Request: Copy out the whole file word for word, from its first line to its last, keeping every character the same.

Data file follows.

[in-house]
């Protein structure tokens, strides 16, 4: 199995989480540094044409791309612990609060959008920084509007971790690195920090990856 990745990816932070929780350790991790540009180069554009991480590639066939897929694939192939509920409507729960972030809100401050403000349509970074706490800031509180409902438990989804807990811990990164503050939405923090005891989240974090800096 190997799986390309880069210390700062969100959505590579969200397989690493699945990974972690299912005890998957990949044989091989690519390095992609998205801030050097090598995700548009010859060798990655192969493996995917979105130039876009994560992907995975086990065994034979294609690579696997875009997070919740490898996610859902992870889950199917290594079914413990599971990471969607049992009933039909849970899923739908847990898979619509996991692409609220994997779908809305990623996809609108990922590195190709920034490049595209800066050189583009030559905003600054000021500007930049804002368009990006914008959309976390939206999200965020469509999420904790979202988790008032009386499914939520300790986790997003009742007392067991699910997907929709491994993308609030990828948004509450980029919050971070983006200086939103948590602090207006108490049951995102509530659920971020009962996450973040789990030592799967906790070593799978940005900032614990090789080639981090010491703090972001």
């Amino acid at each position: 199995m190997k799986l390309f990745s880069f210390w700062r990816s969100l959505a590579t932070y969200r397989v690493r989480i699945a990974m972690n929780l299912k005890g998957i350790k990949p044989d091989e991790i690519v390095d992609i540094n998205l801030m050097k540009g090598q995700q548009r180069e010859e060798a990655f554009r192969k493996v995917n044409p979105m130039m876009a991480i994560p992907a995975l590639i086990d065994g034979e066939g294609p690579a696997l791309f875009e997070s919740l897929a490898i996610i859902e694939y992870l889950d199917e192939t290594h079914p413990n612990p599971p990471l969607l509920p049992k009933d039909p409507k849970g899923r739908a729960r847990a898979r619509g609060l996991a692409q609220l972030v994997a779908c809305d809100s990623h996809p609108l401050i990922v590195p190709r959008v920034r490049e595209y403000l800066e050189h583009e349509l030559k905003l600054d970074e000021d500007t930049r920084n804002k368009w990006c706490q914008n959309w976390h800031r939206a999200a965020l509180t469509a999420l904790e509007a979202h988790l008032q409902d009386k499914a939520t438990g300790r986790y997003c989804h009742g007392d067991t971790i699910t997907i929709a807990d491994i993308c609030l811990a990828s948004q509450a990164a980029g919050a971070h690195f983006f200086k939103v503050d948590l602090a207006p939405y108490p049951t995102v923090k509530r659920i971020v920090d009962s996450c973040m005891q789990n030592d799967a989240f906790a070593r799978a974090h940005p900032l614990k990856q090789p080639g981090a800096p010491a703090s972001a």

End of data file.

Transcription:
[in-house]
């Protein structure tokens, strides 16, 4: 199995989480540094044409791309612990609060959008920084509007971790690195920090990856 990745990816932070929780350790991790540009180069554009991480590639066939897929694939192939509920409507729960972030809100401050403000349509970074706490800031509180409902438990989804807990811990990164503050939405923090005891989240974090800096 190997799986390309880069210390700062969100959505590579969200397989690493699945990974972690299912005890998957990949044989091989690519390095992609998205801030050097090598995700548009010859060798990655192969493996995917979105130039876009994560992907995975086990065994034979294609690579696997875009997070919740490898996610859902992870889950199917290594079914413990599971990471969607049992009933039909849970899923739908847990898979619509996991692409609220994997779908809305990623996809609108990922590195190709920034490049595209800066050189583009030559905003600054000021500007930049804002368009990006914008959309976390939206999200965020469509999420904790979202988790008032009386499914939520300790986790997003009742007392067991699910997907929709491994993308609030990828948004509450980029919050971070983006200086939103948590602090207006108490049951995102509530659920971020009962996450973040789990030592799967906790070593799978940005900032614990090789080639981090010491703090972001």
């Amino acid at each position: 199995m190997k799986l390309f990745s880069f210390w700062r990816s969100l959505a590579t932070y969200r397989v690493r989480i699945a990974m972690n929780l299912k005890g998957i350790k990949p044989d091989e991790i690519v390095d992609i540094n998205l801030m050097k540009g090598q995700q548009r180069e010859e060798a990655f554009r192969k493996v995917n044409p979105m130039m876009a991480i994560p992907a995975l590639i086990d065994g034979e066939g294609p690579a696997l791309f875009e997070s919740l897929a490898i996610i859902e694939y992870l889950d199917e192939t290594h079914p413990n612990p599971p990471l969607l509920p049992k009933d039909p409507k849970g899923r739908a729960r847990a898979r619509g609060l996991a692409q609220l972030v994997a779908c809305d809100s990623h996809p609108l401050i990922v590195p190709r959008v920034r490049e595209y403000l800066e050189h583009e349509l030559k905003l600054d970074e000021d500007t930049r920084n804002k368009w990006c706490q914008n959309w976390h800031r939206a999200a965020l509180t469509a999420l904790e509007a979202h988790l008032q409902d009386k499914a939520t438990g300790r986790y997003c989804h009742g007392d067991t971790i699910t997907i929709a807990d491994i993308c609030l811990a990828s948004q509450a990164a980029g919050a971070h690195f983006f200086k939103v503050d948590l602090a207006p939405y108490p049951t995102v923090k509530r659920i971020v920090d009962s996450c973040m005891q789990n030592d799967a989240f906790a070593r799978a974090h940005p900032l614990k990856q090789p080639g981090a800096p010491a703090s972001a």